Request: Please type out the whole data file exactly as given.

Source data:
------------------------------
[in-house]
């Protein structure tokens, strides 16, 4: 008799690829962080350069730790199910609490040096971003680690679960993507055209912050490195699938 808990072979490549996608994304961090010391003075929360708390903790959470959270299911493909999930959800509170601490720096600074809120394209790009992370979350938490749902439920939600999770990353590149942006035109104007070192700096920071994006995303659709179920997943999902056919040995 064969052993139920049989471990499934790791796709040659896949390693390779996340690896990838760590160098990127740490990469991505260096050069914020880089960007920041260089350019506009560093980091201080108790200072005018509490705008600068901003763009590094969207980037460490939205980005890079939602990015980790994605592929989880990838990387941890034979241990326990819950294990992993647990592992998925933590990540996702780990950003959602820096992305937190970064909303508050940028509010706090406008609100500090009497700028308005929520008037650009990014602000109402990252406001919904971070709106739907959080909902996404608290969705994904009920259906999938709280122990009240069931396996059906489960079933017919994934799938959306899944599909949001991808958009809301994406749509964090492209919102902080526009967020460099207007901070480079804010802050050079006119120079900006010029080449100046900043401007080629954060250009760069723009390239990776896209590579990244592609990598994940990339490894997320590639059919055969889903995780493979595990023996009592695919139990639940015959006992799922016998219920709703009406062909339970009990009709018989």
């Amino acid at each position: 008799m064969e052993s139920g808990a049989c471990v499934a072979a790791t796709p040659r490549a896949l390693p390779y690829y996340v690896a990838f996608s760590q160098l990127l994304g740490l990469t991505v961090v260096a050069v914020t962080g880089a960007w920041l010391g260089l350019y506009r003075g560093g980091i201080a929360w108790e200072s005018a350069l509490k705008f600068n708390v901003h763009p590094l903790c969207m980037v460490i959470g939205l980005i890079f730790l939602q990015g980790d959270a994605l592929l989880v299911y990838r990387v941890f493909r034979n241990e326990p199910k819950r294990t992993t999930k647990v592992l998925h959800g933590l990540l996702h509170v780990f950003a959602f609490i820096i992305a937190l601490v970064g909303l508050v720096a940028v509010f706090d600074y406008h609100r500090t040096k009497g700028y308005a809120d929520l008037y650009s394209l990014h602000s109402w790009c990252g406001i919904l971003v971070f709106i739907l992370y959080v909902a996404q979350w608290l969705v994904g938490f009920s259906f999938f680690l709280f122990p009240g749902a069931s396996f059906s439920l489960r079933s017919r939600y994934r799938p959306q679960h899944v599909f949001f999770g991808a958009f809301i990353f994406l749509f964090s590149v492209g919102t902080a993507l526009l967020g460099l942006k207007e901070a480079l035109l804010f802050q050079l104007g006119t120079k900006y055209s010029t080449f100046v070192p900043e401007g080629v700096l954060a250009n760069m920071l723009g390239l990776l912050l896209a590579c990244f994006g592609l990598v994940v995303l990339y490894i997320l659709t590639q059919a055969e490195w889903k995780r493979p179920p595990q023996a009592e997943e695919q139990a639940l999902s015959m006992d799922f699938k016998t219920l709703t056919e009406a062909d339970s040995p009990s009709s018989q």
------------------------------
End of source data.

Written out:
[in-house]
């Protein structure tokens, strides 16, 4: 008799690829962080350069730790199910609490040096971003680690679960993507055209912050490195699938 808990072979490549996608994304961090010391003075929360708390903790959470959270299911493909999930959800509170601490720096600074809120394209790009992370979350938490749902439920939600999770990353590149942006035109104007070192700096920071994006995303659709179920997943999902056919040995 064969052993139920049989471990499934790791796709040659896949390693390779996340690896990838760590160098990127740490990469991505260096050069914020880089960007920041260089350019506009560093980091201080108790200072005018509490705008600068901003763009590094969207980037460490939205980005890079939602990015980790994605592929989880990838990387941890034979241990326990819950294990992993647990592992998925933590990540996702780990950003959602820096992305937190970064909303508050940028509010706090406008609100500090009497700028308005929520008037650009990014602000109402990252406001919904971070709106739907959080909902996404608290969705994904009920259906999938709280122990009240069931396996059906489960079933017919994934799938959306899944599909949001991808958009809301994406749509964090492209919102902080526009967020460099207007901070480079804010802050050079006119120079900006010029080449100046900043401007080629954060250009760069723009390239990776896209590579990244592609990598994940990339490894997320590639059919055969889903995780493979595990023996009592695919139990639940015959006992799922016998219920709703009406062909339970009990009709018989």
């Amino acid at each position: 008799m064969e052993s139920g808990a049989c471990v499934a072979a790791t796709p040659r490549a896949l390693p390779y690829y996340v690896a990838f996608s760590q160098l990127l994304g740490l990469t991505v961090v260096a050069v914020t962080g880089a960007w920041l010391g260089l350019y506009r003075g560093g980091i201080a929360w108790e200072s005018a350069l509490k705008f600068n708390v901003h763009p590094l903790c969207m980037v460490i959470g939205l980005i890079f730790l939602q990015g980790d959270a994605l592929l989880v299911y990838r990387v941890f493909r034979n241990e326990p199910k819950r294990t992993t999930k647990v592992l998925h959800g933590l990540l996702h509170v780990f950003a959602f609490i820096i992305a937190l601490v970064g909303l508050v720096a940028v509010f706090d600074y406008h609100r500090t040096k009497g700028y308005a809120d929520l008037y650009s394209l990014h602000s109402w790009c990252g406001i919904l971003v971070f709106i739907l992370y959080v909902a996404q979350w608290l969705v994904g938490f009920s259906f999938f680690l709280f122990p009240g749902a069931s396996f059906s439920l489960r079933s017919r939600y994934r799938p959306q679960h899944v599909f949001f999770g991808a958009f809301i990353f994406l749509f964090s590149v492209g919102t902080a993507l526009l967020g460099l942006k207007e901070a480079l035109l804010f802050q050079l104007g006119t120079k900006y055209s010029t080449f100046v070192p900043e401007g080629v700096l954060a250009n760069m920071l723009g390239l990776l912050l896209a590579c990244f994006g592609l990598v994940v995303l990339y490894i997320l659709t590639q059919a055969e490195w889903k995780r493979p179920p595990q023996a009592e997943e695919q139990a639940l999902s015959m006992d799922f699938k016998t219920l709703t056919e009406a062909d339970s040995p009990s009709s018989q």